People who pray more are also often more grateful about, well, stuff. For instance, they're more likely to agree that "I have so much in life to be grateful for" (here's a Gratitude Scale, with six other similar questions).Here's the thing, though. Is it the prayer that makes people grateful, or is it just that people who are grateful are more likely to pray?It's a classic problem, and the only way to really sort it out is to do an 'interventional' study. That's one in which you take a group of people, put half on one 'treatment' and the other half on another, and see what happens.Studies like this are pretty rare in sociology, for practical reasons, but that's exactly what Nathaniel Lambert and colleagues from Florida State University have done.They took a group of about 100 students, almost all women and all of them in a current romantic relationship, and put them in four different groups. The first two groups were asked to pray daily, and the second two were asked to do a task unrelated to prayer. Here's the details of the groups:Pray daily for the well-being of your partnerPray daily (with no specific instructions)Report daily on their activities for the dayThink positive thoughts about their partnerThen they assessed all the participants for their level of gratitude. It seems (although the paper doesn't spell it out) that there weren't any statistically significant differences.So they lumped together the two 'prayer' groups and the two other groups. That has the effect of increasing the statistical power.Doing this comparison, they found a significant difference. Those students who were asked to pray daily did become more grateful.This is a great study simply because it is interventional. What's more, they controlled for 'social desirability' - the tendency for some people to tell you what they think you want to hear. So it's good evidence of genuine cause and effect. But there are a few problems with it that need to be remembered.Firstly, they excluded all the non-religious people - in other words all though who said they rarely or never prayed. That amounted to about 25% of potential participants. So this is a study of the effect of prayer in people who already see some benefit to it, but who just don't get around to it as often as they might.Second, the effect is pretty small - about 1.6 units on a scale that stretches up to 42. The effect might be statistically significant, but that's not the same as saying it's important (Olivier Morin has written about this recently over on ICCI blog). Without the authors putting the results into context of other factors that affect gratitude, it's hard to judge.And third, the after-the-fact lumping together of groups because they didn't see the result they expected is a little bit dodgy (although much worse goes on regularly, it has to be said).But despite these caveats, this is a good study. However, it leaves open the question of why prayer should increase gratitude. Mike McCullough, at the University of Miami, put forward some potential reasons in a 2002 paper:Most religions promote gratitude as a desirable attribute, so people may link religiosity to expressions of gratitude.Religious people tend to believe in a creator god. So when something good happens (or is seen, like a sunset), they may be more likely to respond with feelings of gratitude.Lastly, religious people tend to attribute good events, but not bad ones, to the actions of a god. So that may enhance their feelings of gratitude.To me, generalised gratitude seems like an odd concept. It seems to be tailor-made for the religious mindset. While I have plenty of things to feel glad about, I only have feelings of gratitude towards people.Religious people are naturally going to extend those feelings towards their god. So I guess we should not be too surprised that making religious people think more about their god also increases their sense of gratitude!_______________________________________________________________________________________Lambert, N., Fincham, F., Braithwaite, S., Graham, S., & Beach, S. (2009). Can prayer increase gratitude? Psychology of Religion and Spirituality, 1 (3), 139-149 DOI: 10.1037/a0016731This work by Tom Rees is licensed under a Creative Commons Attribution-Share Alike 2.0 UK: England & Wales License.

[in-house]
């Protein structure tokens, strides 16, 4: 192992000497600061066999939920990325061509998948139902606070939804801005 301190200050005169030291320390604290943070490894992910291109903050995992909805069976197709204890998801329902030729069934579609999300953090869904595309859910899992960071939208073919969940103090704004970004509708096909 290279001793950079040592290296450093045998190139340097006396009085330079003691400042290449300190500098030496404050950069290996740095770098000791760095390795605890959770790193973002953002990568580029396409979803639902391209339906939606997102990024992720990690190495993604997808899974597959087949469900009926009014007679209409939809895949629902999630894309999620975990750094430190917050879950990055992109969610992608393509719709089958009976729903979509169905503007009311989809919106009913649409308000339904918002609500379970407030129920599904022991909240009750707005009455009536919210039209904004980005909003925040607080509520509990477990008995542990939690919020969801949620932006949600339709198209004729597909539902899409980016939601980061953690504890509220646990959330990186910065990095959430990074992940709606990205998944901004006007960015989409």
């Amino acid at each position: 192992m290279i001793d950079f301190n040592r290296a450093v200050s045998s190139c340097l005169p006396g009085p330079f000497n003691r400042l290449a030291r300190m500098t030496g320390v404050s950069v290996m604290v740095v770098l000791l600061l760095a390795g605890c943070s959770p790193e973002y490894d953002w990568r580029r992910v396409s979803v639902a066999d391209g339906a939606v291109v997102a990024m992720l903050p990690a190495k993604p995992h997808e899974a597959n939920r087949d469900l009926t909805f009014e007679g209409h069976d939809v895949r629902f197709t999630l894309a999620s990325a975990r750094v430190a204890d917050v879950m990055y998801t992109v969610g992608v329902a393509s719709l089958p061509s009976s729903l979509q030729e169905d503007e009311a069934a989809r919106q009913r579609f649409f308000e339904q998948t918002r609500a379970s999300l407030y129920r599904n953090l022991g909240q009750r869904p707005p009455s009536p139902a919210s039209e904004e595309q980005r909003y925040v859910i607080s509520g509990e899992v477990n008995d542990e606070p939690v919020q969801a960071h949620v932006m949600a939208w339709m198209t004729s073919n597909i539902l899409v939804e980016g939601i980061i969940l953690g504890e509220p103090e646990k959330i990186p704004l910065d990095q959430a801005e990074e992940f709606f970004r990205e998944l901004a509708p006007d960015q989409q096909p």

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Does this look like a religious woman to you? According to a study by Prof Richard Wiseman in the New Scientist in February this year (hey, I've only just read it, OK?), this is a typical face of a religious person in the UK.What they did was to ask readers to send in photos of themselves, along with a rating of their personality. They digitised the key features, and produced an average of each personality type. When other people were asked to guess the personality based on face alone, they were pretty accurate for religious women - 73% got it rate.There was lots of stuff in the article about why this might be (androgens or other genetic linkages, for example), but no mention of one blindingly obvious explanation.You see, the most striking difference between the 'religious' face and the 'non-religious' one is that the non-religious face is smiling.In fact, the same goes for all the pairs of female faces that the raters were able to identify correctly. The lucky face and the trustworthy face are both smiling.The raters couldn't get the male faces right. And sure enough, neither pair of male faces are smiling. It seems that it's the smile that gives the game away. In a letter in the 21 March issue, a reader points this out:Our brains seem to be hard-wired to interpret smiling positively. Nearly all of your data can be explained by it, yet the experiment does not control for smiles. Only the paired female images gave positive results, and those were the pairs that exhibited greater differences in their smiles. For example, both composite faces under the "Humorous?" heading are smiling to a similar extent, and there was no difference found between them. In the "Religious?" category, we might suppose that people would consider those who are religious to be more serious, and the image with the smaller smile is indeed chosen by the majority. Wiseman responds by conceding that smiling might explain 'some' of the results. But points out that religious people are supposed to be happier than the non-religious.This study doesn't show that you can identify religious people by the shape of their faces. But it does suggest that, in the UK at least, religious people are thought of as unsmiling.That would explain why the religious people didn't smile. They knew, of course, that the photograph was going to be linked to their personality traits. And that knowledge would undoubtedly change their behaviour.Interestingly, both religious and non-religious, and the raters, knew the rules of the game. Religious people in the UK aren't supposed to be smiley!_______________________________________________________________________________________This work by Tom Rees is licensed under a Creative Commons Attribution-Share Alike 2.0 UK: England & Wales License.